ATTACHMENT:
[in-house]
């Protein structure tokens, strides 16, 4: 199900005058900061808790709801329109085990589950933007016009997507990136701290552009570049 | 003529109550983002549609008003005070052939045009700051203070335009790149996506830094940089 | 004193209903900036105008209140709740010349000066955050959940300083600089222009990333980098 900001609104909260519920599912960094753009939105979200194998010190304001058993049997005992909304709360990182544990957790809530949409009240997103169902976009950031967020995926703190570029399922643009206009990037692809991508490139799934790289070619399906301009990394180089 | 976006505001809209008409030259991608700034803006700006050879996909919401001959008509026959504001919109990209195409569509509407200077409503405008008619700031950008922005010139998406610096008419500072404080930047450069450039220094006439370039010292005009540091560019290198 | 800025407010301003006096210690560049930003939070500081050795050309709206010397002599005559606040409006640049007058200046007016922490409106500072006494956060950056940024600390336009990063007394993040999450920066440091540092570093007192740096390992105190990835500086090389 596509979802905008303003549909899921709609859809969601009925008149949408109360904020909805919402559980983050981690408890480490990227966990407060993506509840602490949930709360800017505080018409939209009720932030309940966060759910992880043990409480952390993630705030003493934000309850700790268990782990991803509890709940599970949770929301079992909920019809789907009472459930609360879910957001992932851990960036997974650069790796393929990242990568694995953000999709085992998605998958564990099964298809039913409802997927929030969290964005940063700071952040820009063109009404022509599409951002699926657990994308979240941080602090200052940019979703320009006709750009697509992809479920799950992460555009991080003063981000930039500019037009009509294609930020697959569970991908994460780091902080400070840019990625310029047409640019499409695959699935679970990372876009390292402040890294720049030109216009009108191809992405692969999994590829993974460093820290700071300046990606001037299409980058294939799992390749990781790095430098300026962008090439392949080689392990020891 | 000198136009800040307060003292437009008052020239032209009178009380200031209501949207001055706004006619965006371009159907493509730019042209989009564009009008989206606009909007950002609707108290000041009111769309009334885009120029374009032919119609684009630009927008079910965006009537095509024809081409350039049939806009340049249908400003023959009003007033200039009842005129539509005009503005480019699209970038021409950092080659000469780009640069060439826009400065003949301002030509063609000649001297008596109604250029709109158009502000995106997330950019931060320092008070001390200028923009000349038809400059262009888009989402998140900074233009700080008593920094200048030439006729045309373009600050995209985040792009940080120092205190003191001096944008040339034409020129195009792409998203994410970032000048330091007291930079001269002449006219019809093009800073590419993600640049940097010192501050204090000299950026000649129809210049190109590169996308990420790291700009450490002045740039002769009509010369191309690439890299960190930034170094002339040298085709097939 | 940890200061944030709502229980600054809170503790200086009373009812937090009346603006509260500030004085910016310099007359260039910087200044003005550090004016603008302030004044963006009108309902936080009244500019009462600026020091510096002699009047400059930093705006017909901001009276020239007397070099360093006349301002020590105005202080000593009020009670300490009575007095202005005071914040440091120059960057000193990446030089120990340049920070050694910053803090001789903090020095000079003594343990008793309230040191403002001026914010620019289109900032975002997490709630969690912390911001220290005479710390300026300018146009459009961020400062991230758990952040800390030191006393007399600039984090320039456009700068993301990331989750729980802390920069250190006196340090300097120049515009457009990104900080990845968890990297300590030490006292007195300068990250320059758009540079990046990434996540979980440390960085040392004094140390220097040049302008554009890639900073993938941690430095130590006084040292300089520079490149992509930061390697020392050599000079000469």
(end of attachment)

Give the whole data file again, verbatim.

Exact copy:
[in-house]
């Protein structure tokens, strides 16, 4: 199900005058900061808790709801329109085990589950933007016009997507990136701290552009570049 | 003529109550983002549609008003005070052939045009700051203070335009790149996506830094940089 | 004193209903900036105008209140709740010349000066955050959940300083600089222009990333980098 900001609104909260519920599912960094753009939105979200194998010190304001058993049997005992909304709360990182544990957790809530949409009240997103169902976009950031967020995926703190570029399922643009206009990037692809991508490139799934790289070619399906301009990394180089 | 976006505001809209008409030259991608700034803006700006050879996909919401001959008509026959504001919109990209195409569509509407200077409503405008008619700031950008922005010139998406610096008419500072404080930047450069450039220094006439370039010292005009540091560019290198 | 800025407010301003006096210690560049930003939070500081050795050309709206010397002599005559606040409006640049007058200046007016922490409106500072006494956060950056940024600390336009990063007394993040999450920066440091540092570093007192740096390992105190990835500086090389 596509979802905008303003549909899921709609859809969601009925008149949408109360904020909805919402559980983050981690408890480490990227966990407060993506509840602490949930709360800017505080018409939209009720932030309940966060759910992880043990409480952390993630705030003493934000309850700790268990782990991803509890709940599970949770929301079992909920019809789907009472459930609360879910957001992932851990960036997974650069790796393929990242990568694995953000999709085992998605998958564990099964298809039913409802997927929030969290964005940063700071952040820009063109009404022509599409951002699926657990994308979240941080602090200052940019979703320009006709750009697509992809479920799950992460555009991080003063981000930039500019037009009509294609930020697959569970991908994460780091902080400070840019990625310029047409640019499409695959699935679970990372876009390292402040890294720049030109216009009108191809992405692969999994590829993974460093820290700071300046990606001037299409980058294939799992390749990781790095430098300026962008090439392949080689392990020891 | 000198136009800040307060003292437009008052020239032209009178009380200031209501949207001055706004006619965006371009159907493509730019042209989009564009009008989206606009909007950002609707108290000041009111769309009334885009120029374009032919119609684009630009927008079910965006009537095509024809081409350039049939806009340049249908400003023959009003007033200039009842005129539509005009503005480019699209970038021409950092080659000469780009640069060439826009400065003949301002030509063609000649001297008596109604250029709109158009502000995106997330950019931060320092008070001390200028923009000349038809400059262009888009989402998140900074233009700080008593920094200048030439006729045309373009600050995209985040792009940080120092205190003191001096944008040339034409020129195009792409998203994410970032000048330091007291930079001269002449006219019809093009800073590419993600640049940097010192501050204090000299950026000649129809210049190109590169996308990420790291700009450490002045740039002769009509010369191309690439890299960190930034170094002339040298085709097939 | 940890200061944030709502229980600054809170503790200086009373009812937090009346603006509260500030004085910016310099007359260039910087200044003005550090004016603008302030004044963006009108309902936080009244500019009462600026020091510096002699009047400059930093705006017909901001009276020239007397070099360093006349301002020590105005202080000593009020009670300490009575007095202005005071914040440091120059960057000193990446030089120990340049920070050694910053803090001789903090020095000079003594343990008793309230040191403002001026914010620019289109900032975002997490709630969690912390911001220290005479710390300026300018146009459009961020400062991230758990952040800390030191006393007399600039984090320039456009700068993301990331989750729980802390920069250190006196340090300097120049515009457009990104900080990845968890990297300590030490006292007195300068990250320059758009540079990046990434996540979980440390960085040392004094140390220097040049302008554009890639900073993938941690430095130590006084040292300089520079490149992509930061390697020392050599000079000469």